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Farmer fears for safety as wasps reach plague levels

Published: 9:39AM Wednesday April 11, 2012 Source: Fairfax

  •  (Source: Thinkstock)
    Source: Thinkstock

A wasp plague in Western Southland has one farmer worried someone could get "bloody killed".

John Broughton, of Tuatapere, said the wasp problem was so bad he feared for the safety of his family and the wellbeing of his livestock. "I've never seen this many wasps before," Broughton said.

"The wasps are at a plague level and it's got to the point where there is a worry that if the kids wander away from the house they could be seriously hurt."

Farm activity was being hindered and his shorn lambs and calves were getting badly stung if they disturbed the wasps, he said.

His property backs on to commercial gum trees managed by Southwood Export Limited and he believed the trees provided the wasps with an ideal environment.

"The wasps seem to be thriving in the gums that give off a dew which they use as a food source," he said. "There are pretty big nests every 30 metres in the forest and the exploding number has created about 40ha around the edge of the forest that is now a `no-go' area."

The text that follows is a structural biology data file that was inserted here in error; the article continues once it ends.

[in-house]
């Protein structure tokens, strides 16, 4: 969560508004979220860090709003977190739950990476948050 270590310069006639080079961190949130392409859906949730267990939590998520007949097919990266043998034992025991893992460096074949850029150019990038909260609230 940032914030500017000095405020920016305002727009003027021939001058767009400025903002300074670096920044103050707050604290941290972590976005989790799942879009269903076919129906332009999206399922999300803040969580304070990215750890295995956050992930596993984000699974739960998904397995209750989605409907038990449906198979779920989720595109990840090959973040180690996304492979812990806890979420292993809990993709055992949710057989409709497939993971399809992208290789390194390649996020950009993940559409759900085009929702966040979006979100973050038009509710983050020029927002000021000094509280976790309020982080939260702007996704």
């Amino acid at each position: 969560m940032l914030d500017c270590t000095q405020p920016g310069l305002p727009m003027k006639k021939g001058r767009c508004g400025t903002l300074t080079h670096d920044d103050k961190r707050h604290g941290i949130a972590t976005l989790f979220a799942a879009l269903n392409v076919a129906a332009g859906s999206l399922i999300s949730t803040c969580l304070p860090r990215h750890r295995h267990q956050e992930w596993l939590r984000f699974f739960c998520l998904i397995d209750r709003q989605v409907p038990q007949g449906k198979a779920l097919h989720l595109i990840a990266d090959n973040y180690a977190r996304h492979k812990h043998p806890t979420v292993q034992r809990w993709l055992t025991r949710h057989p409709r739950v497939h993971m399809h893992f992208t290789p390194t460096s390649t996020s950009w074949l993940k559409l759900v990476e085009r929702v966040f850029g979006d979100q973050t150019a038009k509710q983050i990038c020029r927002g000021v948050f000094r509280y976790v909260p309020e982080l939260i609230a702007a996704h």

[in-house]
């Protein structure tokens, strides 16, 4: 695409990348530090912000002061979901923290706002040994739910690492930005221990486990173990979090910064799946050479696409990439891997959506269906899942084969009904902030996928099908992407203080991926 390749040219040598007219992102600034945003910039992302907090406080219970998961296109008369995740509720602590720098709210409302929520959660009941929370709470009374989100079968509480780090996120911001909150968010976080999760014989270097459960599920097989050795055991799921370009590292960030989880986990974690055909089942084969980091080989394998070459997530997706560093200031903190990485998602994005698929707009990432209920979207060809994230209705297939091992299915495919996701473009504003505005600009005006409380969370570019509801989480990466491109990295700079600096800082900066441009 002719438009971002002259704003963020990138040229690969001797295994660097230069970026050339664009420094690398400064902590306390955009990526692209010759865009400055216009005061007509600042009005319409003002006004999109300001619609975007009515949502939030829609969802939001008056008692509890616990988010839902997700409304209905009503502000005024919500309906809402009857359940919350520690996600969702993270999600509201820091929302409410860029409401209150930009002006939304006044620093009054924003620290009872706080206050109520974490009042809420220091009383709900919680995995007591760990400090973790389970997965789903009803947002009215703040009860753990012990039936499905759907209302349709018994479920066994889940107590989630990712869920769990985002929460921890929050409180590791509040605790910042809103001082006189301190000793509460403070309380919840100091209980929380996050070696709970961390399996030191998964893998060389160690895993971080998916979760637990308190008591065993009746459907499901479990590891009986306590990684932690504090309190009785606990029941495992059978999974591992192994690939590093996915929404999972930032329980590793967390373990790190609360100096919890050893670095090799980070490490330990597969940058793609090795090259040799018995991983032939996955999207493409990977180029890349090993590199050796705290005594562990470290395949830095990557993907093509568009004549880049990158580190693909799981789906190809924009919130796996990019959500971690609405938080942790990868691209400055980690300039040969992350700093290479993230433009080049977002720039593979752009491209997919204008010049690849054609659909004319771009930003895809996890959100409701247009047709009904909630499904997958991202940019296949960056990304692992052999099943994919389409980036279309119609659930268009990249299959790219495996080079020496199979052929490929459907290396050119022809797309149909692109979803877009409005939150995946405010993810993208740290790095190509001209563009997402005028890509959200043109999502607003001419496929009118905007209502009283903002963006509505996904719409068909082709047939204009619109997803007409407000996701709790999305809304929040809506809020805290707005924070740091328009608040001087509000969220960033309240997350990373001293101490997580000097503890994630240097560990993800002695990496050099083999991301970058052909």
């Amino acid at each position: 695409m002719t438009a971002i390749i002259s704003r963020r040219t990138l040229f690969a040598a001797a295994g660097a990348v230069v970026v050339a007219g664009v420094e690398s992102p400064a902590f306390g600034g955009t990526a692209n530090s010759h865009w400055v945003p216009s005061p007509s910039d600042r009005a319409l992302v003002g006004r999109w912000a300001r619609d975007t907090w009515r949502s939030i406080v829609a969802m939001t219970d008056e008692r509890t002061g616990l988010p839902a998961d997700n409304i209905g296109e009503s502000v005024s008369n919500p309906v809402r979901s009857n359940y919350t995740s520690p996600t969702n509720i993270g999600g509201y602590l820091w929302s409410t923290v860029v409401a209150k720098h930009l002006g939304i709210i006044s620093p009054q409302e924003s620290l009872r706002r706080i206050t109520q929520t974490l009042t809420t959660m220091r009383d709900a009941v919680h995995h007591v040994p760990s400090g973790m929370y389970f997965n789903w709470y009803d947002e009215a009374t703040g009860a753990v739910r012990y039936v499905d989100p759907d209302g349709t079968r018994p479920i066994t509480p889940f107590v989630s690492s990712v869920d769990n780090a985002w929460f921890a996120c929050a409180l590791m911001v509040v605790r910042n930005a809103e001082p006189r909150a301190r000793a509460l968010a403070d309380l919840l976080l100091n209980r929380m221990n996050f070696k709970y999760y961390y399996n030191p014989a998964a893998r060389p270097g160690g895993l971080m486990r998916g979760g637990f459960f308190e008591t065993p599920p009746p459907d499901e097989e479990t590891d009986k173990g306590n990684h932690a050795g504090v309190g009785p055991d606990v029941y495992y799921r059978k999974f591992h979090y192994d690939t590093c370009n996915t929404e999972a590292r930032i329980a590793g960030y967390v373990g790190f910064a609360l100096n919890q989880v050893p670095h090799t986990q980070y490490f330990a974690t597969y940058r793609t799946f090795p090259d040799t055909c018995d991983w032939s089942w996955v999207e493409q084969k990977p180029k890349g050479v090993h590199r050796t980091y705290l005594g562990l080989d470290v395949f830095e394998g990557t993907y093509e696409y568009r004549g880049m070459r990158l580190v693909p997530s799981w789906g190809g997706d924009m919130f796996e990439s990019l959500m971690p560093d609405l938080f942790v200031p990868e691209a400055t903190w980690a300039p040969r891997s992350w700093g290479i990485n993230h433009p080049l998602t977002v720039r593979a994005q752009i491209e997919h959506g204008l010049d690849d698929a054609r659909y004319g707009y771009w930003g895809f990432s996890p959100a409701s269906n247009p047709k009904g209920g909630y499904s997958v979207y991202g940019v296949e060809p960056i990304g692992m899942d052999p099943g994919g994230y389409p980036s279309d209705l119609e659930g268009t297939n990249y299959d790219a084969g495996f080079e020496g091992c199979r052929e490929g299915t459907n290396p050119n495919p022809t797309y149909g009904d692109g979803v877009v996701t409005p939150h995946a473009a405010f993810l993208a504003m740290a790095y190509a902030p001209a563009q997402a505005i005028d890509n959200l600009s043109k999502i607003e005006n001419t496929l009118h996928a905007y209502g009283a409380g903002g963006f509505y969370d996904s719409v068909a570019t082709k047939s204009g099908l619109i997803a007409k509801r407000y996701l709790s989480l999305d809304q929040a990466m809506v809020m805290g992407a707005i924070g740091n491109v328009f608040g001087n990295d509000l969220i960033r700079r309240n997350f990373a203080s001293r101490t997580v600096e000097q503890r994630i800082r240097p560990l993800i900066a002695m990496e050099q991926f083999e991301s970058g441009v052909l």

He has tried different methods to kill the wasps but nothing appeared to make a difference.

"Environment Southland came and had a look but said they couldn't help because people are required to get rid of pests on their own property," he said.

"No one seems to want to take responsibility for the problem and if something isn't done to control the wasps someone will get bloody killed."

He has also asked Southwood Export Ltd for help to manage the wasps.

"Last year Southwood paid half for pest control but we haven't had any help this year," Broughton said.

Southwood Export general manager Graeme Manley said Broughton and the other property owners in the Lilburn Valley were told the company would look at the wasp situation on the boundaries.